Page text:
Sunny beach in Bulgaria

Bulgaria allows negative COVID-19 Western Balkans tourists

Tourists from the Western Balkans countries: Albania, Kosovo, Serbia, North Macedonia, Bosnia and Herzegovina, Montenegro can travel to Bulgaria, only if they present negative COVID-19 test results.

This is also valid for passport holders of Moldova, Ukraine, Kuwait and Israel, the government says.

The executive order has the signature of Bulgaria’s Minister of Health, Kostadin Angelov.

Third-country nationals arriving for seasonal work, humanitarian reasons or business can also enter Bulgaria with a negative PCR test.

This test is not required for those arriving from EU member states, UK, the Schengen countries. Travelers coming from Algeria, Australia, Canada, Georgia, Japan, Morocco, New Zealand, Rwanda, South Korea, Thailand, Tunisia, Uruguay do not need a test. Also they will not be placed in the 14-day quarantine.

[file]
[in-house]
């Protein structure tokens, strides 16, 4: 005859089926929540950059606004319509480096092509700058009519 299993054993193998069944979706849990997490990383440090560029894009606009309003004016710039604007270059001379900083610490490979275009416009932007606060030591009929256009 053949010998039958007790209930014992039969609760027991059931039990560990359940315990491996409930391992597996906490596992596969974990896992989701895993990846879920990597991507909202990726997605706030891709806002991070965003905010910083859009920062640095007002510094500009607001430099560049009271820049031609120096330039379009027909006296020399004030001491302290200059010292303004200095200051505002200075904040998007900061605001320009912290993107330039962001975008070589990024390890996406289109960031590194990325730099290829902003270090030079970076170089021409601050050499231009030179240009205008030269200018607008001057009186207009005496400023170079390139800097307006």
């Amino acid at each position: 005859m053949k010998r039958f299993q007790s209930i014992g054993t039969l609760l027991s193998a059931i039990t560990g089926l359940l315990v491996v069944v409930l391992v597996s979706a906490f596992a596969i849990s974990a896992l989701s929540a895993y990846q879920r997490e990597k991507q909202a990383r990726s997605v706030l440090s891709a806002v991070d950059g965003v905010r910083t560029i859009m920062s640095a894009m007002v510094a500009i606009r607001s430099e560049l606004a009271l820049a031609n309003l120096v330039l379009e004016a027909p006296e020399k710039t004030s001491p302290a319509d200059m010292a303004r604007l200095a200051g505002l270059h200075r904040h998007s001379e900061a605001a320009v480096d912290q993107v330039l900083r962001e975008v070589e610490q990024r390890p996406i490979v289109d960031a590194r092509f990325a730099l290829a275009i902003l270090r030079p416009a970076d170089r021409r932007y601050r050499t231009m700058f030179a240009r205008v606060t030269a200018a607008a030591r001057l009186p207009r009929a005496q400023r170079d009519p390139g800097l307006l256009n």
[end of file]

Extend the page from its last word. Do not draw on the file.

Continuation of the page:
Bulgaria, a summer destination facing COVID-19

Home to almost 400 km of sensational Black Sea coastline, the Bulgarian Riviera has beautiful beaches and ripper resorts. All at a fraction of the cost of others on the continent. As many European destinations, Bulgarian ones are suffering the COVID-19 impact.

Bulgaria is offering tax breaks and job subsidies to shore up its tourism sector bracing for huge cuts in its workforce of 290,000. Hotel owners lament that they have more employees than patrons at Bulgaria’s biggest sea resort, Sunny Beach.

The most famous of all Bulgaria’s beaches, Sunny Beach is the country’s biggest – and liveliest – resort. Boasting an 8 km-long stretch of fine golden sand, Sunny indeed lives up to its name, averaging about 1700 hours of sunshine between May and October

Tour operators are demanding help from the government in this dire situation the tourism industry is facing. They also want the immediate implementation of grant schemes and social investments for those affected most badly. Especially for the people working in outbound tourism and tourist guides. Tour operators say that they have been out of work since the start of the pandemic in March. Now some of them are on the verge of survival. They explain that the efforts of the government target solely inbound tourism. 

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